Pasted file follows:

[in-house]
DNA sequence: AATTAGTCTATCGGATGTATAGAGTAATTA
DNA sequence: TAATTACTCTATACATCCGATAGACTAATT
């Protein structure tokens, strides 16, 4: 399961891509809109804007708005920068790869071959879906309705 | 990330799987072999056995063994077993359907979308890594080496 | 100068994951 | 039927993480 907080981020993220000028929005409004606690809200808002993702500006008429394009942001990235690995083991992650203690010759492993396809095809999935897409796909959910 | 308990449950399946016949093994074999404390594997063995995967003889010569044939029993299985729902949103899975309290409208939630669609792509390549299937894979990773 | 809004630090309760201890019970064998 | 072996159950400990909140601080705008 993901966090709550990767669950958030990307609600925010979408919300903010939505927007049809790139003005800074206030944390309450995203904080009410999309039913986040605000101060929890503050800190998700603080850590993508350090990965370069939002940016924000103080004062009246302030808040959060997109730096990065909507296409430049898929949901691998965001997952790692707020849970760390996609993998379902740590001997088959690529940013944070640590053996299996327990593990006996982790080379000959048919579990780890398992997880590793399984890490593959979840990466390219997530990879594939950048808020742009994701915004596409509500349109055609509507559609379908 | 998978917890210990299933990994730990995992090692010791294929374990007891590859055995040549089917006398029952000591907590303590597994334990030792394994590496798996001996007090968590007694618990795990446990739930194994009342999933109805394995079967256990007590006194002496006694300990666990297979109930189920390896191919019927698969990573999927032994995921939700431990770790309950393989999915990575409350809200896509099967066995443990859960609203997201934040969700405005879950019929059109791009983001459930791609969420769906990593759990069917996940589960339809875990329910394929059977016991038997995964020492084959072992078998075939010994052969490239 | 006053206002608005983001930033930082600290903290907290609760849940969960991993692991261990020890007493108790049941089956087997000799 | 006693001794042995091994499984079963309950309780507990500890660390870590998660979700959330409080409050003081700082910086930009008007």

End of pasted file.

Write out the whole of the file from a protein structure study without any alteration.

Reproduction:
[in-house]
DNA sequence: AATTAGTCTATCGGATGTATAGAGTAATTA
DNA sequence: TAATTACTCTATACATCCGATAGACTAATT
């Protein structure tokens, strides 16, 4: 399961891509809109804007708005920068790869071959879906309705 | 990330799987072999056995063994077993359907979308890594080496 | 100068994951 | 039927993480 907080981020993220000028929005409004606690809200808002993702500006008429394009942001990235690995083991992650203690010759492993396809095809999935897409796909959910 | 308990449950399946016949093994074999404390594997063995995967003889010569044939029993299985729902949103899975309290409208939630669609792509390549299937894979990773 | 809004630090309760201890019970064998 | 072996159950400990909140601080705008 993901966090709550990767669950958030990307609600925010979408919300903010939505927007049809790139003005800074206030944390309450995203904080009410999309039913986040605000101060929890503050800190998700603080850590993508350090990965370069939002940016924000103080004062009246302030808040959060997109730096990065909507296409430049898929949901691998965001997952790692707020849970760390996609993998379902740590001997088959690529940013944070640590053996299996327990593990006996982790080379000959048919579990780890398992997880590793399984890490593959979840990466390219997530990879594939950048808020742009994701915004596409509500349109055609509507559609379908 | 998978917890210990299933990994730990995992090692010791294929374990007891590859055995040549089917006398029952000591907590303590597994334990030792394994590496798996001996007090968590007694618990795990446990739930194994009342999933109805394995079967256990007590006194002496006694300990666990297979109930189920390896191919019927698969990573999927032994995921939700431990770790309950393989999915990575409350809200896509099967066995443990859960609203997201934040969700405005879950019929059109791009983001459930791609969420769906990593759990069917996940589960339809875990329910394929059977016991038997995964020492084959072992078998075939010994052969490239 | 006053206002608005983001930033930082600290903290907290609760849940969960991993692991261990020890007493108790049941089956087997000799 | 006693001794042995091994499984079963309950309780507990500890660390870590998660979700959330409080409050003081700082910086930009008007």